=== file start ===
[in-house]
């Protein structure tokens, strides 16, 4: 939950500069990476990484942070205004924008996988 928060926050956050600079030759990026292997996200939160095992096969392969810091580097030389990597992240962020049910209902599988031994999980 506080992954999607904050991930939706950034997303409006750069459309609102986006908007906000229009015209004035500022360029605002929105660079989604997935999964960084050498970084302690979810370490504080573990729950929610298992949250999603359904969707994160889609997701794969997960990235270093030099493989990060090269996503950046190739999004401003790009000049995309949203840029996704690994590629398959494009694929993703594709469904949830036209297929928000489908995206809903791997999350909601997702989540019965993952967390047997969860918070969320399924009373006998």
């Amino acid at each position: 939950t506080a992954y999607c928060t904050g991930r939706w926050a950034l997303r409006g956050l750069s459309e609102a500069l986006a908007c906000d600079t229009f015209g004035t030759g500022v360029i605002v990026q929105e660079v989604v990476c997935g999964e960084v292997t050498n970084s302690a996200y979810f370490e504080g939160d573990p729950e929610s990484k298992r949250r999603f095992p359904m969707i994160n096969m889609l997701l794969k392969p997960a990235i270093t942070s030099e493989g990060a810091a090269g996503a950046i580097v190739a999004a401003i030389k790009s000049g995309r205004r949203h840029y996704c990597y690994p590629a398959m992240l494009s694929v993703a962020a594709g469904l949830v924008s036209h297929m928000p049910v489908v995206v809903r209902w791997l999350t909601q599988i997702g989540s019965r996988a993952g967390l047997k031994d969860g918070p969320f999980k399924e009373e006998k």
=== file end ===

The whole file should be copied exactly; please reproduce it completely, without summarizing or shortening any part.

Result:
[in-house]
């Protein structure tokens, strides 16, 4: 939950500069990476990484942070205004924008996988 928060926050956050600079030759990026292997996200939160095992096969392969810091580097030389990597992240962020049910209902599988031994999980 506080992954999607904050991930939706950034997303409006750069459309609102986006908007906000229009015209004035500022360029605002929105660079989604997935999964960084050498970084302690979810370490504080573990729950929610298992949250999603359904969707994160889609997701794969997960990235270093030099493989990060090269996503950046190739999004401003790009000049995309949203840029996704690994590629398959494009694929993703594709469904949830036209297929928000489908995206809903791997999350909601997702989540019965993952967390047997969860918070969320399924009373006998």
């Amino acid at each position: 939950t506080a992954y999607c928060t904050g991930r939706w926050a950034l997303r409006g956050l750069s459309e609102a500069l986006a908007c906000d600079t229009f015209g004035t030759g500022v360029i605002v990026q929105e660079v989604v990476c997935g999964e960084v292997t050498n970084s302690a996200y979810f370490e504080g939160d573990p729950e929610s990484k298992r949250r999603f095992p359904m969707i994160n096969m889609l997701l794969k392969p997960a990235i270093t942070s030099e493989g990060a810091a090269g996503a950046i580097v190739a999004a401003i030389k790009s000049g995309r205004r949203h840029y996704c990597y690994p590629a398959m992240l494009s694929v993703a962020a594709g469904l949830v924008s036209h297929m928000p049910v489908v995206v809903r209902w791997l999350t909601q599988i997702g989540s019965r996988a993952g967390l047997k031994d969860g918070p969320f999980k399924e009373e006998k």